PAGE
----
GENERAL CARE OF BABY BIRDS
- Feed: Use a good, name brand feed, especially for the first 8 weeks. This is the most critical time for the birds as you are building their foundation. Buying cheap feed is usually more expensive in the long run.
- Water: NEVER let them run out of water! It is best to give them lukewarm or room temperature water. Some people give them electrolytes or vitamins in their water for about 5 days. These can be purchased from most feed stores or poultry supply catalogs.
- Heat: Heat bulbs or light bulbs can be used as a source of heat. Adjust the heat so that the temperature directly below the light is a little warmer than the recommended temperature for your species (see beolow). The birds will adjust themselves to the area they like, giving them a space to "warm up" if necessary. The birds also need an area large enough that they can get away from the heat.
- Space: Do not overcrowd! A general rule is 1/2 square foot per bird for the first 4 weeks, then 3/4 square foot per bird. Obviously, this will be slightly more for turkeys and geese.
- Draft/Ventalation: Both drafts and lack of ventalation are very harmful for baby birds. Fresh air is very important, but be sure in supplying it that a draft is not created. Provide draft barriers by using cardboard, feed bags or towels around the bottom of the floor space. If the birds are on the floor, a 1 foot high cardboard shield around them should be sufficient.
- Litter: It is important to provide a surface that is not slippery to prevent splayed legs. Shavings, straw, ground corn cob all work well. Be sure to change the bedding frequently.
Species specific care
- Large Fowl:
- 0 to 8 weeks: chick starter, 16-18% protein
- 8 weeks to adult: layena, 15-17% protein
- 0 to 8 weeks: gamebird starter, 30% protein
- 8 weeks to adult: gamebird layena or flight conditioner, 19-20%
- Birds 0 to 1-1/2 weeks: use drown proof waters or rocks/marbles in water fount to prevent drowning.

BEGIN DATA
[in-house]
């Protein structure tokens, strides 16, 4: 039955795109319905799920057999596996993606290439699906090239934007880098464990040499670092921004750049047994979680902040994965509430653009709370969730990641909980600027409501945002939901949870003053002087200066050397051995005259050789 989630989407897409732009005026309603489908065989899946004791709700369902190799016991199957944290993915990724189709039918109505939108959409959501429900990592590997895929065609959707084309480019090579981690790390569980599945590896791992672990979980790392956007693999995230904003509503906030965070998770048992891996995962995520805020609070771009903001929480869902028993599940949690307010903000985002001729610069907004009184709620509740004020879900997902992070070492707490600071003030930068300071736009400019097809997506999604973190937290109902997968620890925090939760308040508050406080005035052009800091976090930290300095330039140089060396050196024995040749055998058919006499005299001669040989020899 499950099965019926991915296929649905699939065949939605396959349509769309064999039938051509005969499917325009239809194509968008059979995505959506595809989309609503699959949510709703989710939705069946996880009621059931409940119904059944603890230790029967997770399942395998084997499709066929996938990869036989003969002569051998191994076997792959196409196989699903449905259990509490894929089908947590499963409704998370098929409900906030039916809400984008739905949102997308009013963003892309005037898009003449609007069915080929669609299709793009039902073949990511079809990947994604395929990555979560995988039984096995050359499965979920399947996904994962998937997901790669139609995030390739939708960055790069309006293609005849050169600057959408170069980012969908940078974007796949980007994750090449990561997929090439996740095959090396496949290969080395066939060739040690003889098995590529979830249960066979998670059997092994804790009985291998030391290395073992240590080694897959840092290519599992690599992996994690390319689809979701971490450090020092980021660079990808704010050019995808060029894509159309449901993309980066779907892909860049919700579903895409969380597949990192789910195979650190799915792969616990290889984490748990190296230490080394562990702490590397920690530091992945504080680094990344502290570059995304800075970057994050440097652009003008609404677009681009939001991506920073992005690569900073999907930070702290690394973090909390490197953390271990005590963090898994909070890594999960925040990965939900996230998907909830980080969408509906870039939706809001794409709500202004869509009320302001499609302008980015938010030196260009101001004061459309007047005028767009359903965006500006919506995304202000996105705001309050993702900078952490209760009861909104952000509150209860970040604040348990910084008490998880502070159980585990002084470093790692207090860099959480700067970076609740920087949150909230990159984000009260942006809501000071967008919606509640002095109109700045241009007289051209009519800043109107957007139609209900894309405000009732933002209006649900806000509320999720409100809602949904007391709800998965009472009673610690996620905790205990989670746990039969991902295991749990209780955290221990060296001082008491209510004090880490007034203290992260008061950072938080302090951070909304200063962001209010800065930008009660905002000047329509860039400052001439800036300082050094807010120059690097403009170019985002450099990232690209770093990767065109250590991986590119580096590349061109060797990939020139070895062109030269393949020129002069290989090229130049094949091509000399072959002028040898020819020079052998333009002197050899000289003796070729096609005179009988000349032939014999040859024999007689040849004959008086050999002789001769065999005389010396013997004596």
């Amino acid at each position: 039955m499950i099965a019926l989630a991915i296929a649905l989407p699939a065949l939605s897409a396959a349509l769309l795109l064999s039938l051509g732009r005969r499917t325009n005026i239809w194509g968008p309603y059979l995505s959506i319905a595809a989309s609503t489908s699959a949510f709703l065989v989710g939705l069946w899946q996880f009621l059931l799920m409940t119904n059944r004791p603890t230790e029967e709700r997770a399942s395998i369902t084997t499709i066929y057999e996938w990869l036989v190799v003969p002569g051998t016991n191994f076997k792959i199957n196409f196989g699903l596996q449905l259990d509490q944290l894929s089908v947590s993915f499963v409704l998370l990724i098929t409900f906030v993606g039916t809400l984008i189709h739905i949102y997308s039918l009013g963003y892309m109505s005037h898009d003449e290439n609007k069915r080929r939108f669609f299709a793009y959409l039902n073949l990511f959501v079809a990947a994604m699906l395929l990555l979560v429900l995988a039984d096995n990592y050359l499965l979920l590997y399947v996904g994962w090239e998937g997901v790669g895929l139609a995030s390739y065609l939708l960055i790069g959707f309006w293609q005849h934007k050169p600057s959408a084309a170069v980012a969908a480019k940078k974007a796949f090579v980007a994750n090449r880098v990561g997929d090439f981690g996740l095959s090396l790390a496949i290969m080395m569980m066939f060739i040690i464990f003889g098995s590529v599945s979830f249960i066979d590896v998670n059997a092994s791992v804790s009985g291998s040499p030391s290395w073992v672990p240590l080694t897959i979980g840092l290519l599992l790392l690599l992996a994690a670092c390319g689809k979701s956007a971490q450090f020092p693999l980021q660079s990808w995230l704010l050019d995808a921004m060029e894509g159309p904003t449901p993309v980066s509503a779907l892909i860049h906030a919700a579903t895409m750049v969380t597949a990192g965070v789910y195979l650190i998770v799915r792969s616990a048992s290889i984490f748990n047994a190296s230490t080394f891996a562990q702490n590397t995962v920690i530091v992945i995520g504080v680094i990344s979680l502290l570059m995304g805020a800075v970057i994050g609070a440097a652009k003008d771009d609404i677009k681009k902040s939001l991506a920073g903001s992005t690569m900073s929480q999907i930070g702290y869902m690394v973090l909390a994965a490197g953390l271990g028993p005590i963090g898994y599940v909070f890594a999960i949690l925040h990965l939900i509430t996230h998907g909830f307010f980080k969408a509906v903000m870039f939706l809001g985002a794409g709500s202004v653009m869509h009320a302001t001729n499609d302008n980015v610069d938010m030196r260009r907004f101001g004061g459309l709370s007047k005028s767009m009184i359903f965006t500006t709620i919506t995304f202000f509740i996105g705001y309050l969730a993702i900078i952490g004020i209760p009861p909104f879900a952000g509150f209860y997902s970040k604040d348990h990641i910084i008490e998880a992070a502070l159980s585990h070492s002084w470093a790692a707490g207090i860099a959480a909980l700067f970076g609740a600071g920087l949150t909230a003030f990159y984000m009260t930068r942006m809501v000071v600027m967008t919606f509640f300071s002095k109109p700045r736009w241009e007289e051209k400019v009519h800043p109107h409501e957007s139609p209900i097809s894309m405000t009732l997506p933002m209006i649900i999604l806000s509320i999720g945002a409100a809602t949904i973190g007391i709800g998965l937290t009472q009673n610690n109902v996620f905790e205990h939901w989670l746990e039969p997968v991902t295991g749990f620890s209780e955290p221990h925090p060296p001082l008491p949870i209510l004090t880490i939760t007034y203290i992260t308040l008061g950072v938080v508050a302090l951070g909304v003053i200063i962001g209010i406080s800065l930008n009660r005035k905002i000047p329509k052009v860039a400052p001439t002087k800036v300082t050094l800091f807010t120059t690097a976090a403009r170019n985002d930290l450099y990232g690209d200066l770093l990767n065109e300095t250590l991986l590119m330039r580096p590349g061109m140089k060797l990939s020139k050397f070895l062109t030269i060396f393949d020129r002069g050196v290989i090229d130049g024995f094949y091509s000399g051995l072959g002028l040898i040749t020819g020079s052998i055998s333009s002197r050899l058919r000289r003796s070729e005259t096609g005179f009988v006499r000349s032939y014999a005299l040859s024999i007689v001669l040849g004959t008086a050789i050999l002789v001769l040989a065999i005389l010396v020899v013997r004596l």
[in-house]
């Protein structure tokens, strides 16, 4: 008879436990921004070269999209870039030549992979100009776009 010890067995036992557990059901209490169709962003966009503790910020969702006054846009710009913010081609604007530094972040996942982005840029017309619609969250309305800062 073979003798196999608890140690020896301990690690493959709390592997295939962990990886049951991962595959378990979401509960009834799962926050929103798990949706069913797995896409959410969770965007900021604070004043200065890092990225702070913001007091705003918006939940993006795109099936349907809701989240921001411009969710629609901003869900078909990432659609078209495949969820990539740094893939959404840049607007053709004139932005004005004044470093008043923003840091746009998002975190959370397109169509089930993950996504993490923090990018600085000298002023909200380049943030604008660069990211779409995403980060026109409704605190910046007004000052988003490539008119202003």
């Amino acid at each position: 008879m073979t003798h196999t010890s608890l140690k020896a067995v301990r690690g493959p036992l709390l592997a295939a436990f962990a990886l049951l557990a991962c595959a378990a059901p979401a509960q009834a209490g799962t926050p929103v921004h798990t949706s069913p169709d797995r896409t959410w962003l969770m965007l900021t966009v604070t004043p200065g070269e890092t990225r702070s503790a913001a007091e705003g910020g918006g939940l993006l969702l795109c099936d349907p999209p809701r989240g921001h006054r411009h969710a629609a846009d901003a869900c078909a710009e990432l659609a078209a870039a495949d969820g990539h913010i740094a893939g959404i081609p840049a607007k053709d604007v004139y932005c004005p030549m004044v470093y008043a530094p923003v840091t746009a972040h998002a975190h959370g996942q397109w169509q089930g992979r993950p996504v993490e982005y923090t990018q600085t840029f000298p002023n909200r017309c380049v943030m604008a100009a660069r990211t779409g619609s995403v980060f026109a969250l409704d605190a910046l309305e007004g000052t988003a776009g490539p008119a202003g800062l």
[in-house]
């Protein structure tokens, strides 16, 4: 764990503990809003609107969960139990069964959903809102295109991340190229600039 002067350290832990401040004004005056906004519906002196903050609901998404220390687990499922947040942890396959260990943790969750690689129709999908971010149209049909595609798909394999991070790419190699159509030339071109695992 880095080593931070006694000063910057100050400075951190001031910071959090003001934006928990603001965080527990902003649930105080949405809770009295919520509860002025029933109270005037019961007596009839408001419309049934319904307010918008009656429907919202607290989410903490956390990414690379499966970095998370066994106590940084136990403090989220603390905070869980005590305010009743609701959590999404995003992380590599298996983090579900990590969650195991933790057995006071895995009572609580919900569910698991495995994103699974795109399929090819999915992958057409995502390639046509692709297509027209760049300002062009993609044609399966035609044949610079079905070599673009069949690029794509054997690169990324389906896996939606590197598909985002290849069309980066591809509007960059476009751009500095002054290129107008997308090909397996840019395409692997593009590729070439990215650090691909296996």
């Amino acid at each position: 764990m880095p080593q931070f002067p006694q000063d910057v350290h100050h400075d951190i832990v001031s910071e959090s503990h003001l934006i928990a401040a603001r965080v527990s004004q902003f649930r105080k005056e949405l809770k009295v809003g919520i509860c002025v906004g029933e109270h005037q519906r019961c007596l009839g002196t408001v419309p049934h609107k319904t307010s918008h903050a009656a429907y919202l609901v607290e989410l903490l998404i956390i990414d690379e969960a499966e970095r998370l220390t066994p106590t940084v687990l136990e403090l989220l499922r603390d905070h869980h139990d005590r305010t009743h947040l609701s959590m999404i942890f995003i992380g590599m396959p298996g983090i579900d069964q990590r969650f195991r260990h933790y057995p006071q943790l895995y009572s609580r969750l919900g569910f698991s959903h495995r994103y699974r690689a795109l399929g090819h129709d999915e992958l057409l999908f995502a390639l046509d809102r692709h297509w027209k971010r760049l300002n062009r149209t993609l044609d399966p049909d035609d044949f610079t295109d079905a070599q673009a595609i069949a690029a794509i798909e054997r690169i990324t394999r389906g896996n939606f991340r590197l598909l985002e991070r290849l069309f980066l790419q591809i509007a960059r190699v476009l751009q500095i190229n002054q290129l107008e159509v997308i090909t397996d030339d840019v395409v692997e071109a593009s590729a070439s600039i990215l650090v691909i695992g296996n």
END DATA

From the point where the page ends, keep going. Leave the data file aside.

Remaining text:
- For baby chicks the temperature should be 90-95 degrees for the first week and then reduce the temperature by 5 degrees per week until its 70 degrees. The chicks will let you know if they are comfortable. If they are peeping constantly they are uncomfortable. If they huddle under the light, they are too cold. If they are pressed up against the walls away from the heat, they are too hot.
Turkeys are known to be somewhat dumb, so make sure they know where the water and feed are. Dip their beaks in the water upon arrival. It may be helpful to place colorful marbles in the water and feed to attract their attention. Feed them commercial turkey feed, following the manufacturer's instructions on when to switch to from starter to grower. For temperature requirements, see the chicken section.
DUCKLINGS & GOSLINGS
0 to 8weeks: Meat builder, 20% protein
8 weeks to adult: duck & goose, 18-20% protein.
DO NOT use a medicated feed for waterfowl!
Never give laying rations to young waterfowl!
Use vitamin mixes at 1/2 the recommended strength. Do not allow the babies to get into the water and become soaked until they have fully feathered. They will drown or become chilled. Use a regular chicken water fount set on top of wire small enough to prevent feet injury and then on top of a tray that will catch the water to help eliminate much of the mess. Waterfowl love greens and should be provided with them regularly.
- 0 to 3 days: 90-92 degrees
- 4 to 7 days: 85-90 degrees
- After 7 days, drop approximatley 5 degrees per week until you reach room temperature. They must be able to get away form the heat source.
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